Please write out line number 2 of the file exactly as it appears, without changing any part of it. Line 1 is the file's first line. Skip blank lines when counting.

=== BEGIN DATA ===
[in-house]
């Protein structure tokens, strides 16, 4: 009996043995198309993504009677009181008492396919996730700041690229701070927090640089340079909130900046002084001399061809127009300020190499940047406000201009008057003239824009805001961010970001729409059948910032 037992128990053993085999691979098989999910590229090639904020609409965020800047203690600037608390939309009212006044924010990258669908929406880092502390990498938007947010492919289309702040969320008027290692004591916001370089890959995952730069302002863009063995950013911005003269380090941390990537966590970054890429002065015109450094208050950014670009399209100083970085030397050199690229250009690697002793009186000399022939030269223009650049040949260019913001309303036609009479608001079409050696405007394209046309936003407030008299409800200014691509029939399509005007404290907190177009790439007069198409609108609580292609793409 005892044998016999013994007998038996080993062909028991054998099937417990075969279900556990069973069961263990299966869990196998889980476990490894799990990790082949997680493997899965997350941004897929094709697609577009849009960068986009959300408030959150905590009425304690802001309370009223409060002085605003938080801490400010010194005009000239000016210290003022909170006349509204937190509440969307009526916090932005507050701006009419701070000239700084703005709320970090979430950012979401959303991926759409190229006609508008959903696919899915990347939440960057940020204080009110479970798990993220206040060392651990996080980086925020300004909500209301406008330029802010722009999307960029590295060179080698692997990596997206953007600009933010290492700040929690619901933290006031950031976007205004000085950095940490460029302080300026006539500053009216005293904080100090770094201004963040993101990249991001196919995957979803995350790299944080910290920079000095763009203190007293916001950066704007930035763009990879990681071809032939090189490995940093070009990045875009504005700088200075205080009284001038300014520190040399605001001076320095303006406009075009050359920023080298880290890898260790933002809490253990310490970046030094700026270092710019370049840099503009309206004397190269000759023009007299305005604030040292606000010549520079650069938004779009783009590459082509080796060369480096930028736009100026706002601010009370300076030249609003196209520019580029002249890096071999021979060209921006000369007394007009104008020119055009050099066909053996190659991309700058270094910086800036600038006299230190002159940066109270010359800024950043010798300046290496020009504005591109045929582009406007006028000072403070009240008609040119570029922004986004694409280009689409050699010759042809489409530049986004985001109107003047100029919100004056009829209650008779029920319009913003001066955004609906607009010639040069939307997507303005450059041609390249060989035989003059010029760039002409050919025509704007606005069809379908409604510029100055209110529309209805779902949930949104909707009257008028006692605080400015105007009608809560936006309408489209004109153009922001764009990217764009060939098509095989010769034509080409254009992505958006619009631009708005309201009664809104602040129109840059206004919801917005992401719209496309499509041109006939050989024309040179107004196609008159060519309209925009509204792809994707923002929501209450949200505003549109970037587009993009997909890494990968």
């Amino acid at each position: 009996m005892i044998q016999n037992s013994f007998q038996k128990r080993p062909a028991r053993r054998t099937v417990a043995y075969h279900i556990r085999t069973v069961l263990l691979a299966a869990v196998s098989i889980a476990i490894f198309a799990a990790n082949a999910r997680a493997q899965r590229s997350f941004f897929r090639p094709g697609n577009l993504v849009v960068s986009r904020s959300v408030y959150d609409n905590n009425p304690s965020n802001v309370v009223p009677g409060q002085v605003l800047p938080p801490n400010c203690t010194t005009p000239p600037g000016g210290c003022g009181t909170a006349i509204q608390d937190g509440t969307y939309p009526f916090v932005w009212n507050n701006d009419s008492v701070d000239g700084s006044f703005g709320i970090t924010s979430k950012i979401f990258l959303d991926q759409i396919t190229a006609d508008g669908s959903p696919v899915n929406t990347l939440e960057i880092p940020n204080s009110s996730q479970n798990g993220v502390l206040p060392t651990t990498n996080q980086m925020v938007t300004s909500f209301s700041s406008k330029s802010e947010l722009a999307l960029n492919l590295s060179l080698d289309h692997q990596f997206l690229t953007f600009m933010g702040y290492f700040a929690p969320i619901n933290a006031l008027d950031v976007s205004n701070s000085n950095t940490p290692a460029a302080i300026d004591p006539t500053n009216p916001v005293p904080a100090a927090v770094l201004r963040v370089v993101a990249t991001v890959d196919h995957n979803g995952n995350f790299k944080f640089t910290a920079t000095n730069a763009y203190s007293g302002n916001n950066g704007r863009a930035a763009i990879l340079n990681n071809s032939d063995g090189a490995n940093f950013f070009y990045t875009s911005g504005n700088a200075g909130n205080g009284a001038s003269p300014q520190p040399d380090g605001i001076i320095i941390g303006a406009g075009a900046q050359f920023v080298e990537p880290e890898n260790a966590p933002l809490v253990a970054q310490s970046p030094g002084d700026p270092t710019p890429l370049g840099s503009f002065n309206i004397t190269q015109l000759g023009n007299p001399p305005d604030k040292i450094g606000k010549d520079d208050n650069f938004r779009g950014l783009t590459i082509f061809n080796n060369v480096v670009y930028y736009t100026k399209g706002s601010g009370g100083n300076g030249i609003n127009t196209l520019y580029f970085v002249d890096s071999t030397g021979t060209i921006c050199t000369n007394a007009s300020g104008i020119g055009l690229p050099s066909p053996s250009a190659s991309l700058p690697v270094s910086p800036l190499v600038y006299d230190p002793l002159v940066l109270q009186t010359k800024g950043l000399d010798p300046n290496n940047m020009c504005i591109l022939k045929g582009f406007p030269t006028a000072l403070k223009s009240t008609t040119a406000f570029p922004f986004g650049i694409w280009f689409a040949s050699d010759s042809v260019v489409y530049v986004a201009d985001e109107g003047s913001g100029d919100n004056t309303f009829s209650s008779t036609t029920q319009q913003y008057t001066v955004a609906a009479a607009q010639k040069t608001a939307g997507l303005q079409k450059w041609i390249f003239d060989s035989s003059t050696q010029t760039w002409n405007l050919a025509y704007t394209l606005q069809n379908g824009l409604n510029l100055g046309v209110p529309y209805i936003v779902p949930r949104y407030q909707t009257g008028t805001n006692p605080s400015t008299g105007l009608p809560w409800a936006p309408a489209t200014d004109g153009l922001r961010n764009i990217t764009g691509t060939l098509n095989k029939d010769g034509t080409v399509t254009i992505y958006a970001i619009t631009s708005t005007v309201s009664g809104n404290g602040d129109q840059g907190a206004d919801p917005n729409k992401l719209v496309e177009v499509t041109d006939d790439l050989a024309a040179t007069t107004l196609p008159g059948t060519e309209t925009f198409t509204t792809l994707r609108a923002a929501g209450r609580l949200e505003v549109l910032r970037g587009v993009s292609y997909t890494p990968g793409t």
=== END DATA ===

């Protein structure tokens, strides 16, 4: 009996043995198309993504009677009181008492396919996730700041690229701070927090640089340079909130900046002084001399061809127009300020190499940047406000201009008057003239824009805001961010970001729409059948910032 037992128990053993085999691979098989999910590229090639904020609409965020800047203690600037608390939309009212006044924010990258669908929406880092502390990498938007947010492919289309702040969320008027290692004591916001370089890959995952730069302002863009063995950013911005003269380090941390990537966590970054890429002065015109450094208050950014670009399209100083970085030397050199690229250009690697002793009186000399022939030269223009650049040949260019913001309303036609009479608001079409050696405007394209046309936003407030008299409800200014691509029939399509005007404290907190177009790439007069198409609108609580292609793409 005892044998016999013994007998038996080993062909028991054998099937417990075969279900556990069973069961263990299966869990196998889980476990490894799990990790082949997680493997899965997350941004897929094709697609577009849009960068986009959300408030959150905590009425304690802001309370009223409060002085605003938080801490400010010194005009000239000016210290003022909170006349509204937190509440969307009526916090932005507050701006009419701070000239700084703005709320970090979430950012979401959303991926759409190229006609508008959903696919899915990347939440960057940020204080009110479970798990993220206040060392651990996080980086925020300004909500209301406008330029802010722009999307960029590295060179080698692997990596997206953007600009933010290492700040929690619901933290006031950031976007205004000085950095940490460029302080300026006539500053009216005293904080100090770094201004963040993101990249991001196919995957979803995350790299944080910290920079000095763009203190007293916001950066704007930035763009990879990681071809032939090189490995940093070009990045875009504005700088200075205080009284001038300014520190040399605001001076320095303006406009075009050359920023080298880290890898260790933002809490253990310490970046030094700026270092710019370049840099503009309206004397190269000759023009007299305005604030040292606000010549520079650069938004779009783009590459082509080796060369480096930028736009100026706002601010009370300076030249609003196209520019580029002249890096071999021979060209921006000369007394007009104008020119055009050099066909053996190659991309700058270094910086800036600038006299230190002159940066109270010359800024950043010798300046290496020009504005591109045929582009406007006028000072403070009240008609040119570029922004986004694409280009689409050699010759042809489409530049986004985001109107003047100029919100004056009829209650008779029920319009913003001066955004609906607009010639040069939307997507303005450059041609390249060989035989003059010029760039002409050919025509704007606005069809379908409604510029100055209110529309209805779902949930949104909707009257008028006692605080400015105007009608809560936006309408489209004109153009922001764009990217764009060939098509095989010769034509080409254009992505958006619009631009708005309201009664809104602040129109840059206004919801917005992401719209496309499509041109006939050989024309040179107004196609008159060519309209925009509204792809994707923002929501209450949200505003549109970037587009993009997909890494990968």